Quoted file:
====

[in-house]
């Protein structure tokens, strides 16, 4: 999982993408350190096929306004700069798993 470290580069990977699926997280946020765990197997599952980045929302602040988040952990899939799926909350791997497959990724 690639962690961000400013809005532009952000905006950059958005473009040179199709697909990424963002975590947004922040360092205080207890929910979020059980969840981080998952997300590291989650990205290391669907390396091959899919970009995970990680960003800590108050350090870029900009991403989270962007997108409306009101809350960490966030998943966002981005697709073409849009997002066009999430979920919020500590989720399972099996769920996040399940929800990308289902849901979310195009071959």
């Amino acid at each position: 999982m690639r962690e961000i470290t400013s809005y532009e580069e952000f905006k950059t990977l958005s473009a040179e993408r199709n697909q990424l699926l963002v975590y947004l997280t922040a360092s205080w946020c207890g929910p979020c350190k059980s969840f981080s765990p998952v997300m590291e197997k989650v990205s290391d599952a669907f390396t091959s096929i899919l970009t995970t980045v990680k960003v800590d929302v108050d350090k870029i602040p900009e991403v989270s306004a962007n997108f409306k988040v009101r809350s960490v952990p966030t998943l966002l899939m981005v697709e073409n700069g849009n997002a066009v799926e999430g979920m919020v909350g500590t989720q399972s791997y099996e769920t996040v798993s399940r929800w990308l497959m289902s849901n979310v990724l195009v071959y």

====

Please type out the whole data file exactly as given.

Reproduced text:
[in-house]
């Protein structure tokens, strides 16, 4: 999982993408350190096929306004700069798993 470290580069990977699926997280946020765990197997599952980045929302602040988040952990899939799926909350791997497959990724 690639962690961000400013809005532009952000905006950059958005473009040179199709697909990424963002975590947004922040360092205080207890929910979020059980969840981080998952997300590291989650990205290391669907390396091959899919970009995970990680960003800590108050350090870029900009991403989270962007997108409306009101809350960490966030998943966002981005697709073409849009997002066009999430979920919020500590989720399972099996769920996040399940929800990308289902849901979310195009071959």
């Amino acid at each position: 999982m690639r962690e961000i470290t400013s809005y532009e580069e952000f905006k950059t990977l958005s473009a040179e993408r199709n697909q990424l699926l963002v975590y947004l997280t922040a360092s205080w946020c207890g929910p979020c350190k059980s969840f981080s765990p998952v997300m590291e197997k989650v990205s290391d599952a669907f390396t091959s096929i899919l970009t995970t980045v990680k960003v800590d929302v108050d350090k870029i602040p900009e991403v989270s306004a962007n997108f409306k988040v009101r809350s960490v952990p966030t998943l966002l899939m981005v697709e073409n700069g849009n997002a066009v799926e999430g979920m919020v909350g500590t989720q399972s791997y099996e769920t996040v798993s399940r929800w990308l497959m289902s849901n979310v990724l195009v071959y």